A Ghost Hunter's Legacy: How 'Poltergeist' Influenced 'Insidious'

PoltergeistWell, it's that time of year again, when children come to your door demanding candy, and every other movie on TV is a horror flick. Whether you're a fan of scary movies or not, horror is one of the most influential and fascinating genres in cinema, and any student of film can benefit from studying its classics (just like they can benefit from watching any movie!)  Tribeca Film is celebrating the month by looking at the influence of classic horror films on more modern ones. Click below to check out the influence the "ghost hunters" from 1982's classic Poltergeist had on the 2010 screamer Insidious!

Poltergeist, directed by horror legend Tobe Hooper (The Texas Chainsaw Massacre) and produced by Steven Spielberg at the height of his early-80s powers, was an instant classic. It was a genre-bending horror film that, unlike Hooper's earlier work, didn't feature much in the way of gore, but did have lots in the way of shocks and innovative cinematic technique. It was also one of the first fright films to feature a team of quasi-scientific paranormal investigators whose job is to contextualize the spooky goings on and help the family.

One of the members of the team is Dr. Lesh, played by the wonderful actress Beatrice Straight (who won a Supporting Actress Oscar for the 'stop what you're doing right now and go watch it' film, Networkwith only 5 minutes and 40 seconds of screen time, which is currently the record for shortest winning performance.) Tribeca describes her character's significance:

Dr. Lesh is the paranormal expert called in by the Freeling family after their daughter goes missing. She ultimately gets overshadowed by the more memorable character, the medium Tangina Barrons (Zelda Rubinstein), but Straight is an Oscar-winning actress and she has a handful of scenes with JoBeth Williams that really humanize what is essentially a surreal tale.

Video is no longer available: www.youtube.com/watch?v=9VC8y7qCETU

James Wan's 2010 Insidious is a film that owes more than a little to Poltergeist, in its plot about a family trying to recover their child from an other-worldly influence. According to Tribeca, in Insidious, the character of Elise (Lin Shayne) is clearly a call-back to Straight's chararacter  in Poltergeist, "from the brass-tacks way Elise speaks to the Lamberts about the realities of hauntings to her cottage-industry tech team at her disposal."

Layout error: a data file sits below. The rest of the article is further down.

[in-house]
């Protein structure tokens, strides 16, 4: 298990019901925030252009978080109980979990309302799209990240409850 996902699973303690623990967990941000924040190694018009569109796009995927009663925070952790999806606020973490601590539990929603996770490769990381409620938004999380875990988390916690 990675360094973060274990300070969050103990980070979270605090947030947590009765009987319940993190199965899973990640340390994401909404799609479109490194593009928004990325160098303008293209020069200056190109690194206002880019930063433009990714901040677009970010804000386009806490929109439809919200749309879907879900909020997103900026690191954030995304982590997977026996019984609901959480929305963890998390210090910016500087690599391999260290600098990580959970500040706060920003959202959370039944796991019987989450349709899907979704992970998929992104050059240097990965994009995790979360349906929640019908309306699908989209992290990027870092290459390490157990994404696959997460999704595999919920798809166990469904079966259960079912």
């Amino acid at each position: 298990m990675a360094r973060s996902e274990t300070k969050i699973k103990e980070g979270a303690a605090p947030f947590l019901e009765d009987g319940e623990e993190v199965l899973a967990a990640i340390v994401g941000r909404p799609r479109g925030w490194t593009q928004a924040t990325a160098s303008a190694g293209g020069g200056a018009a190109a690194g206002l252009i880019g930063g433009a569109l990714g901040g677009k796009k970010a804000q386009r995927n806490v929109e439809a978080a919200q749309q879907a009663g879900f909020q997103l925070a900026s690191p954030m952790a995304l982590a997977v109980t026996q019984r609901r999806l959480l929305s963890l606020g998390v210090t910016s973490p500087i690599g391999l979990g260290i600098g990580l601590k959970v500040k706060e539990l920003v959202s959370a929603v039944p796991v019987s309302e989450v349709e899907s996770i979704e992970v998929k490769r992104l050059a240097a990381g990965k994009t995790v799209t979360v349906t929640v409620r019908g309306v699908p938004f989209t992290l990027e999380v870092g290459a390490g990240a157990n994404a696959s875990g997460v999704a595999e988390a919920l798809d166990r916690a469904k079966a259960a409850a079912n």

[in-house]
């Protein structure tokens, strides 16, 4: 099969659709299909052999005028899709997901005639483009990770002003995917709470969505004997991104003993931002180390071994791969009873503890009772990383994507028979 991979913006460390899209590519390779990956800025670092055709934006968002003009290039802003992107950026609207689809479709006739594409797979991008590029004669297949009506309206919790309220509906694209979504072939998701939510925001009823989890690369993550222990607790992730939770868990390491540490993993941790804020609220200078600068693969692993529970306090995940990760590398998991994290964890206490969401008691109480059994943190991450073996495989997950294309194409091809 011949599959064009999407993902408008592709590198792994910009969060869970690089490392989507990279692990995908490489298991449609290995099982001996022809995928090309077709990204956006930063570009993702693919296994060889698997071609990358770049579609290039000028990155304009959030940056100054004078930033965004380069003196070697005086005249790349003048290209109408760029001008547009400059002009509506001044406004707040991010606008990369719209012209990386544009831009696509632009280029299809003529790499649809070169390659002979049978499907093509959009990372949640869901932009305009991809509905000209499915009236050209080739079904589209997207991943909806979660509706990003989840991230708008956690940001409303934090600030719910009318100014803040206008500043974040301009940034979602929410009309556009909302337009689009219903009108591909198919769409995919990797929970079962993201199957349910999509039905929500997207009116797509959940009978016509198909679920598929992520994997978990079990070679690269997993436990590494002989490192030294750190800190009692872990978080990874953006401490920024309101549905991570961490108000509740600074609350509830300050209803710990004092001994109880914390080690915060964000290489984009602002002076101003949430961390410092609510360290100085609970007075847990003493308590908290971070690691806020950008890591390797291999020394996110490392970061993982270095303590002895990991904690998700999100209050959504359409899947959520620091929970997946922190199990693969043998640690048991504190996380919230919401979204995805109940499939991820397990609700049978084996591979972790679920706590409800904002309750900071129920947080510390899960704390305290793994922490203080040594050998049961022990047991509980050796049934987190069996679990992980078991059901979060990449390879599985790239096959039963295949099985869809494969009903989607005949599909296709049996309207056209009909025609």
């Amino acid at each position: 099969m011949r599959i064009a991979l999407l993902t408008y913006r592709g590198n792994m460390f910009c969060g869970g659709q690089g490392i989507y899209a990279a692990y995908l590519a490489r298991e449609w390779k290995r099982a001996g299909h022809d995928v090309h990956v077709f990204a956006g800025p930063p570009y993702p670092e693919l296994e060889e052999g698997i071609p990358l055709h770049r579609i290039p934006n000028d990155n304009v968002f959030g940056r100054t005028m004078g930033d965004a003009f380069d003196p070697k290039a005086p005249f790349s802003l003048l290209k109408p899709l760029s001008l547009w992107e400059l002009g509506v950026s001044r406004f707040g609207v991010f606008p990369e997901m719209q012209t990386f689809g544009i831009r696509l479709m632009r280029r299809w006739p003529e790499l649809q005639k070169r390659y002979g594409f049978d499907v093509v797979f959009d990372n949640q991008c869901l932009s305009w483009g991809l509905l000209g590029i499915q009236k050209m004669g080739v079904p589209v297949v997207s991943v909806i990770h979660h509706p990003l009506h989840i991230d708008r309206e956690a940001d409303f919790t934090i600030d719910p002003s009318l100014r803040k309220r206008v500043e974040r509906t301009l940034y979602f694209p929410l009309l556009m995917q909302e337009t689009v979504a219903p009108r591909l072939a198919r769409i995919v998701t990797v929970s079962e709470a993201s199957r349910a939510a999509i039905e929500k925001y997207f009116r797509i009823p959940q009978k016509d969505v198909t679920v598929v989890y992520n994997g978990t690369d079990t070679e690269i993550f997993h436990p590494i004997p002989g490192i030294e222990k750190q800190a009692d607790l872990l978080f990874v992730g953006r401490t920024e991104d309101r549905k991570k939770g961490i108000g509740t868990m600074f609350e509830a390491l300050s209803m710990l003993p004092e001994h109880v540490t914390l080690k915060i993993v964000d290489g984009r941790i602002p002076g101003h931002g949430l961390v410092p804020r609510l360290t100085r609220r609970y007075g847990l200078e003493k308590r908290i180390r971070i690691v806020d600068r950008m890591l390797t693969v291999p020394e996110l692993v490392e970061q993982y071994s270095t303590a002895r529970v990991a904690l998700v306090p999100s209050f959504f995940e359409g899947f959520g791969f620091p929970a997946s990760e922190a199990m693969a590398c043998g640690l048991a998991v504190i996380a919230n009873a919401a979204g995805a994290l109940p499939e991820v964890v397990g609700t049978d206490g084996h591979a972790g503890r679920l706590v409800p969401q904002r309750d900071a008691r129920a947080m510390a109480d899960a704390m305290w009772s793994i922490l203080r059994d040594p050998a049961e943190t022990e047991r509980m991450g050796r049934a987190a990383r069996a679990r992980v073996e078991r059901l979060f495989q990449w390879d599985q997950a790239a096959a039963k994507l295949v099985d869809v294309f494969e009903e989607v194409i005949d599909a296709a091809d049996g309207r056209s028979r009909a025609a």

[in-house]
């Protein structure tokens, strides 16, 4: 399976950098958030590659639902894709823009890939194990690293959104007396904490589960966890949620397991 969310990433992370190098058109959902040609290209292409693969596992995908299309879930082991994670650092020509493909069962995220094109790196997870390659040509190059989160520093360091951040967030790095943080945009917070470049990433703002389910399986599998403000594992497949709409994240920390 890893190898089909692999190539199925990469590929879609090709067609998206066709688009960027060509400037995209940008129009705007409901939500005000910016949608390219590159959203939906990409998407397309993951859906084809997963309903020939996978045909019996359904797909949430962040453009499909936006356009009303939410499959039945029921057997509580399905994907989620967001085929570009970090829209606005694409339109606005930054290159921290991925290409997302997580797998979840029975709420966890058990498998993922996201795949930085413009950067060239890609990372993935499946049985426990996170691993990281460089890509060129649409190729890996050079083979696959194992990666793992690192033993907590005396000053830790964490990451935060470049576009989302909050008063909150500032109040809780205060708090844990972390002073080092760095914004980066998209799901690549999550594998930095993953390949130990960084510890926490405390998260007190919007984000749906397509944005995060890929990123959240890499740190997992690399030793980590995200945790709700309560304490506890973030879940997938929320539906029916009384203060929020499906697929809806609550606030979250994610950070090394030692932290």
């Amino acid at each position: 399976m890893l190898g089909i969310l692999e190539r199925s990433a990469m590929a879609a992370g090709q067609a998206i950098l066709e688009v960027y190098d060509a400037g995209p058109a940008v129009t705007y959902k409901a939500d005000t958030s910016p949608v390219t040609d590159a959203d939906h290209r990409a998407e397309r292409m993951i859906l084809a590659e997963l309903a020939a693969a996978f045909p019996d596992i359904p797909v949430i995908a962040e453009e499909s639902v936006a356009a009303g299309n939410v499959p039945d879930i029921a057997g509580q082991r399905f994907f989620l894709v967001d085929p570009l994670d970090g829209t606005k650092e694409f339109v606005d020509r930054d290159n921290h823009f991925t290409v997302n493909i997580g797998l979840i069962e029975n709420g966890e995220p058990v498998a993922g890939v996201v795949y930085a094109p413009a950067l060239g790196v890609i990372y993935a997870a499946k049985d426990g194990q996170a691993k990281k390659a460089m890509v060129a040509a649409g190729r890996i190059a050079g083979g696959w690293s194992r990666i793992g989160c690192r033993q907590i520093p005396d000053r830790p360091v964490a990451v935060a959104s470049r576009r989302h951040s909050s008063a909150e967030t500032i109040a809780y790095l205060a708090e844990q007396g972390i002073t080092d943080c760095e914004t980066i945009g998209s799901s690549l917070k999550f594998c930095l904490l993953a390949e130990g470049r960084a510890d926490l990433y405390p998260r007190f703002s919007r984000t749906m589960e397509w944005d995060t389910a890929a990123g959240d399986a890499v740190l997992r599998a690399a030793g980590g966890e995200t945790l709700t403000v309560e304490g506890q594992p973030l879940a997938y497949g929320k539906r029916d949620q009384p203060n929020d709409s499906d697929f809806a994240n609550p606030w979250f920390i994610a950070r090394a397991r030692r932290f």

In film, as in all art forms, everything has been done before (and probably better) by someone else, so, as Tribeca Film so succinctly puts it, "If you're going to be influenced, be influenced by the best." Amen.

Link: 31 Days of Horror: The Legacy of 'Poltergeist's Ghost Hunter -- Tribeca Film

You Might Also Like

Your Comment


You want a film that influenced modern horrors check out the The Changling. You'll find where a lot of modern horrors as well as the Japanese new wave got it's influences form

October 13, 2013 at 2:49PM, Edited September 4, 8:21AM


Good call. That with Ghost Story are two films that creeped me out as a child. Non horror was Jaws. Ha.

October 13, 2013 at 3:22PM, Edited September 4, 8:21AM

Anthony Marino

The Changeling is fantastic. I've listened to more than one commentary tracks with modern horror filmmakers who have referenced the film and its influence on their work.

October 13, 2013 at 11:40PM, Edited September 4, 8:21AM

You voted '+1'.

The Changeling is still one of my favorite ghost stories. I've sobbed a little over the seance scene, it was so heartbreaking. I tell people to watch it all the time.

October 13, 2013 at 6:40PM, Edited September 4, 8:21AM

Edmund Dale Lloyd

I always find it interesting that so many people reference Hooper's earlier films as overwhelming gory and/or violent. The Texas Chainsaw Massacre, for example, has little to no blood throughout the entire film. But its rawness and gritty quality paints the illusion of being more violent than it actually is.

October 13, 2013 at 11:50PM, Edited September 4, 8:21AM


Excellent point; one I was going to make myself until I saw your excellent post. Hooper's earlier (and far superior to POLTERGEIST, in my opinion) classic, THE TEXAS CHAIN SAW MASSACRE is by no means gory. I've seen Hammer films that were bloodier. "Gory" is not a word that anyone uses to describe the film who's actually taken the time to watch it. Oh, it /seems/ gory, but that's all in the viewer's mind, which is what makes TCM such an enduring classic.

October 18, 2013 at 8:20PM, Edited September 4, 8:21AM


No one ever mentions "Eaten Alive". Weird stuff. Cool though.

October 14, 2013 at 9:10AM, Edited September 4, 8:21AM


Also, kudos to everyone who mentioned THE CHANGELING; a fantastic film and deserving of much more attention than POLTERGEIST. I don't mean to sound so negative about POLTERGEIST, but most horror fans and many filmmakers and people in general know what a troubled shoot that was, and it's debatable whether Hooper actually ended up finishing the film or not. It's a good film, nevertheless, but calling it a classic might be pushing it a bit. Maybe INSIDIOUS can be traced to POLTERGEIST - maybe. But where can one trace the roots of POLTERGEIST? The author writes: "It was also one of the first fright films to feature a team of quasi-scientific paranormal investigators whose job is to contextualize the spooky goings on and help the family." All I can say is, have a look at THE LEGEND OF HELL HOUSE (1973), which predates POLTERGEIST by nearly a decade.

October 18, 2013 at 8:38PM, Edited September 4, 8:21AM